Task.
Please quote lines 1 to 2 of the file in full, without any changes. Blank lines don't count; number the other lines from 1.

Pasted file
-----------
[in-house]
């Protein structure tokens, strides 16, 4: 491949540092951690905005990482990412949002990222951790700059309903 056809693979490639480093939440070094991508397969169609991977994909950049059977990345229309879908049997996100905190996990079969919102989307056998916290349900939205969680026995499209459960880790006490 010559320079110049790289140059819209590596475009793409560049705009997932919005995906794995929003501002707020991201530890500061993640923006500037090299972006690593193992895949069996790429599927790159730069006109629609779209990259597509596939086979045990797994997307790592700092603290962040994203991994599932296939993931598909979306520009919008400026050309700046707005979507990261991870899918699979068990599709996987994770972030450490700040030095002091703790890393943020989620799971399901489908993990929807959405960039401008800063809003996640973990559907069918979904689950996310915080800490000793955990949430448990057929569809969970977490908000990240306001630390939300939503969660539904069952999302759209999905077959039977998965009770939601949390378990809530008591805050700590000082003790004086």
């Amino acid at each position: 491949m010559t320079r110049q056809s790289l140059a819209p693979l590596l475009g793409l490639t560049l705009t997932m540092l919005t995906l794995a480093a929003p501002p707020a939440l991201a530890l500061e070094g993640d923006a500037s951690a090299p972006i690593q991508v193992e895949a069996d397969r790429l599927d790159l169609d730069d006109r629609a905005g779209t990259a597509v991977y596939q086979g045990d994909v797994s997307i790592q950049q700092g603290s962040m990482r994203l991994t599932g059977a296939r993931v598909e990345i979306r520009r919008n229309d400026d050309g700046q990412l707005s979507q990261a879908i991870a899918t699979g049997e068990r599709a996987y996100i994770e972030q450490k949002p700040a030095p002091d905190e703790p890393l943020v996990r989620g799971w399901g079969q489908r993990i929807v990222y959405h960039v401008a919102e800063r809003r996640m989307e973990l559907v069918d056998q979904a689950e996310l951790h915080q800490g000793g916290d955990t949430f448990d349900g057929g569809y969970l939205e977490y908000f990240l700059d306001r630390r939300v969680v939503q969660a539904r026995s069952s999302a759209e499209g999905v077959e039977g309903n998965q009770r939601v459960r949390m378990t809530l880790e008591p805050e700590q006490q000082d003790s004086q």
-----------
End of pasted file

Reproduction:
[in-house]
């Protein structure tokens, strides 16, 4: 491949540092951690905005990482990412949002990222951790700059309903 056809693979490639480093939440070094991508397969169609991977994909950049059977990345229309879908049997996100905190996990079969919102989307056998916290349900939205969680026995499209459960880790006490 010559320079110049790289140059819209590596475009793409560049705009997932919005995906794995929003501002707020991201530890500061993640923006500037090299972006690593193992895949069996790429599927790159730069006109629609779209990259597509596939086979045990797994997307790592700092603290962040994203991994599932296939993931598909979306520009919008400026050309700046707005979507990261991870899918699979068990599709996987994770972030450490700040030095002091703790890393943020989620799971399901489908993990929807959405960039401008800063809003996640973990559907069918979904689950996310915080800490000793955990949430448990057929569809969970977490908000990240306001630390939300939503969660539904069952999302759209999905077959039977998965009770939601949390378990809530008591805050700590000082003790004086």